Wallenberg Molecular Medicine Fellow: Neuroscience
Cognitive neuroscience of aging
Cognitive impairments impede the functioning of older people and create major individual and societal costs. Developing ways to preserve functioning in old age is thus of great importance. However, current knowledge about brain mechanisms that underlie cognitive decline is insufficient to enable effective intervention programs.
It is critical to find measurement tools that can predict future severe cognitive decline, such as the one typically observed in demented elderly people, as early as possible, before substantial irreversible damage has been caused to the brain.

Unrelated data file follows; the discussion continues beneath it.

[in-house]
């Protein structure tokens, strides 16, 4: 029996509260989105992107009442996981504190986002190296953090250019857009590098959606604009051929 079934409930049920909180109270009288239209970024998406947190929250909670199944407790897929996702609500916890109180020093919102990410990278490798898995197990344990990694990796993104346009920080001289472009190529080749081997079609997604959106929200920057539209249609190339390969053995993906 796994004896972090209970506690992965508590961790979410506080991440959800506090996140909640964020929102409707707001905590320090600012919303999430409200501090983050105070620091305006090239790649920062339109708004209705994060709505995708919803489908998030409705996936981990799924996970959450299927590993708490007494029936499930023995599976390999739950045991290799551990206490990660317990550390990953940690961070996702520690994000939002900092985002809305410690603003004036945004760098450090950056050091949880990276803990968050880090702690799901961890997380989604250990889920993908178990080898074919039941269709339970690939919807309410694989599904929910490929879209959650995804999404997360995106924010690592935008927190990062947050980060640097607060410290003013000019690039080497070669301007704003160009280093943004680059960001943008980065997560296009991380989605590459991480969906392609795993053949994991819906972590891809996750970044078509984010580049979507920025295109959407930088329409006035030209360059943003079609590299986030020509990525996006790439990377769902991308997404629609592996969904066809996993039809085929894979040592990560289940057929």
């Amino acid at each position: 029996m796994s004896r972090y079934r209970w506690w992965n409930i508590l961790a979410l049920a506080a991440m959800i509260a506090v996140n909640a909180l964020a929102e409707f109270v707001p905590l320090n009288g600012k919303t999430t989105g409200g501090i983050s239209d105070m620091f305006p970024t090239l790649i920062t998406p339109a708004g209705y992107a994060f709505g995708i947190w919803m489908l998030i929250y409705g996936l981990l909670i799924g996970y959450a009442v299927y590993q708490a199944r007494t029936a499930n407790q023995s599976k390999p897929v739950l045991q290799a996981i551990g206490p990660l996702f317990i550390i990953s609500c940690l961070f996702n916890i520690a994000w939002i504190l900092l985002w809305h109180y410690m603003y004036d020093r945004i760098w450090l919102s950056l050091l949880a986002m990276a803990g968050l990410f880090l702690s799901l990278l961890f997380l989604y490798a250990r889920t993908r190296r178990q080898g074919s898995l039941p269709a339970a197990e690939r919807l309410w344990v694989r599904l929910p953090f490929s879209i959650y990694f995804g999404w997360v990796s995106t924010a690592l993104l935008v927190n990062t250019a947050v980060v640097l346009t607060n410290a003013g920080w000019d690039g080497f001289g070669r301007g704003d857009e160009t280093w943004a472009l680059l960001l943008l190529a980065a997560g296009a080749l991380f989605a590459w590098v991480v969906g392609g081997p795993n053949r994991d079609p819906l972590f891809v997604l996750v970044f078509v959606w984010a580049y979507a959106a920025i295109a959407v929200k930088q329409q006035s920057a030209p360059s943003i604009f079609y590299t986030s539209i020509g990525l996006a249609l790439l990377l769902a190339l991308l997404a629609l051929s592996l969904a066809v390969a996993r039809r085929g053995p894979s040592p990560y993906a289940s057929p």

Our group uses advanced functional magnetic resonance imaging (fMRI) and positron emission tomography (PET) in order to explore the functional and molecular bases of cognitive decline in aging. We hope that this kind of research pave the road for successful design and implementation of intervention programs that may improve cognitive abilities in old age.